a. Individual metabolism differs. An increase in the emotional state of the patient may increase the temperature.
b. Body temperature is usually lowest in the morning and highest in the late afternoon or evening.
c. Normal temperature for infants and children is usually higher than the normal adult temperature. At birth, heat-regulating mechanisms are not fully developed, so a marked fluctuation in body temperature may occur during the infant's first year of life.
d. In some women, ovulation may be signaled by a slight drop in body temperature 12 to 24 hours before a postovulation rise in temperature of about 0.4ºF to 0.8ºF.
Body temperature rises when heat production increases or when heat loss decreases; both may be going on at the same time.
a. Everyone has a temperature; when the temperature is elevated, then pyrexia or a fever is present. A fever is a symptom of some disorder. It often accompanies illness; usually when the body is fighting an infection. An antipyretic is a fever-reducing agent such as aspirin.
b. A temperature significantly below normal is called hypothermia. Such temperatures often precede normal death. Hypothermia may occur as a result of overexposure to winter elements or to cold water. Accidental hypothermia is life threatening and must be treated immediately. Clinical hypothermia is often used to perform surgical procedures because the lowered body temperature slows metabolism and thus decreases the need for oxygen.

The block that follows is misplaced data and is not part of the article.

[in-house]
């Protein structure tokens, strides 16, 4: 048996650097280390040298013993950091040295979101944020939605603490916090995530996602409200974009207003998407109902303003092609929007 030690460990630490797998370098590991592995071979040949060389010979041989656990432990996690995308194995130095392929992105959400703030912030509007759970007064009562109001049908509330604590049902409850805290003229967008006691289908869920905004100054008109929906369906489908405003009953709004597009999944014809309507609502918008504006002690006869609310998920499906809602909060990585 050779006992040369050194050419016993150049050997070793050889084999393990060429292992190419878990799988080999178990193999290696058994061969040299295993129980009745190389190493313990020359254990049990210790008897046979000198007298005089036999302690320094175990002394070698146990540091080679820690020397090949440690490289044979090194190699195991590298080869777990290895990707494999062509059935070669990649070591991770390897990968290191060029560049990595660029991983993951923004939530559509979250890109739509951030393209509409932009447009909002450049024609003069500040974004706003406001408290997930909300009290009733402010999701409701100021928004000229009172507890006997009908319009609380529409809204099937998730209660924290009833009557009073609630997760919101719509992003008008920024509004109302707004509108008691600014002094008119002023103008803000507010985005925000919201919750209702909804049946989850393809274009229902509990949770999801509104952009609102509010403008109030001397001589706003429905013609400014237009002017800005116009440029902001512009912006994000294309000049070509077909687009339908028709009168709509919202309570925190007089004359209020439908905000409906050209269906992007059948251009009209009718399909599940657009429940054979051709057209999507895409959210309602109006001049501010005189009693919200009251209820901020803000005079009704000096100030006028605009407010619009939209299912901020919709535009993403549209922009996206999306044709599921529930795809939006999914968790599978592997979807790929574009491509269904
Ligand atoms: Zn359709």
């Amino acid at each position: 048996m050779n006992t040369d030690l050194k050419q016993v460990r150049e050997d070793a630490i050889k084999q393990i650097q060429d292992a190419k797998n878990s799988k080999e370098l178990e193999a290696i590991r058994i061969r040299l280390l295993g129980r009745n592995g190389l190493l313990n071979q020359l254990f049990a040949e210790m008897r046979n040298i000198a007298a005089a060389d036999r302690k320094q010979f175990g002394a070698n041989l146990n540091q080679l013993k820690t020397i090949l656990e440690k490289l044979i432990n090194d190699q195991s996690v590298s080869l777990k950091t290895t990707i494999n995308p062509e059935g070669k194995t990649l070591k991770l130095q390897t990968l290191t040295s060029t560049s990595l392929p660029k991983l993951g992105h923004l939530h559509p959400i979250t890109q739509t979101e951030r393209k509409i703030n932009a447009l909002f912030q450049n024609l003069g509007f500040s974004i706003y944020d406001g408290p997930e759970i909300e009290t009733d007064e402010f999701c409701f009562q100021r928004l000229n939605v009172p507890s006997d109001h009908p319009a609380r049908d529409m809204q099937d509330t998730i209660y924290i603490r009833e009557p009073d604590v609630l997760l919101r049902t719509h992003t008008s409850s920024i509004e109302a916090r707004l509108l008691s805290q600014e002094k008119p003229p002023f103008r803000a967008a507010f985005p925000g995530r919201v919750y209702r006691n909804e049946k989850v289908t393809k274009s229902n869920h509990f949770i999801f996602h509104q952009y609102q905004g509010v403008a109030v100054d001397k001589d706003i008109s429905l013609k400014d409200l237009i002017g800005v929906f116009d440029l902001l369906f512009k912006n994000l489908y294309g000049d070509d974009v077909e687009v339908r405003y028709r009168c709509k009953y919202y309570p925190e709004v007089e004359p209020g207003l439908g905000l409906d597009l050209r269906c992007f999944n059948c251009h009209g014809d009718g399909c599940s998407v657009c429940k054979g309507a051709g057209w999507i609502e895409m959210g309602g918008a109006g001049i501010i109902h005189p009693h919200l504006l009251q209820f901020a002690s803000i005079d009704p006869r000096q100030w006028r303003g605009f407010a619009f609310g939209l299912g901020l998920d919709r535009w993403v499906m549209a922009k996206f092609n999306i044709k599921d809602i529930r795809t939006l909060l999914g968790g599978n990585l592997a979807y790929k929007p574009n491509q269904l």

c. The patients most at risk of hypothermia are:
Regardless of the type of thermometer or measuring probe used, certain rules apply.
a. The bulb or electronic probe is placed so it will be completely surrounded by body tissues.
b. Multi-use thermometers and temperature probes are covered when used. The cover is removed and discarded after the temperature is taken. Prelubricated covers are used for rectal thermometers.
c. The temperature is recorded on the patient's graphic chart to the even two tenths of a degree (unless the electronic thermometer is used). An electronic thermometer is not calibrated with multiple numbers. It displays only the measured temperature. Record the measured temperature.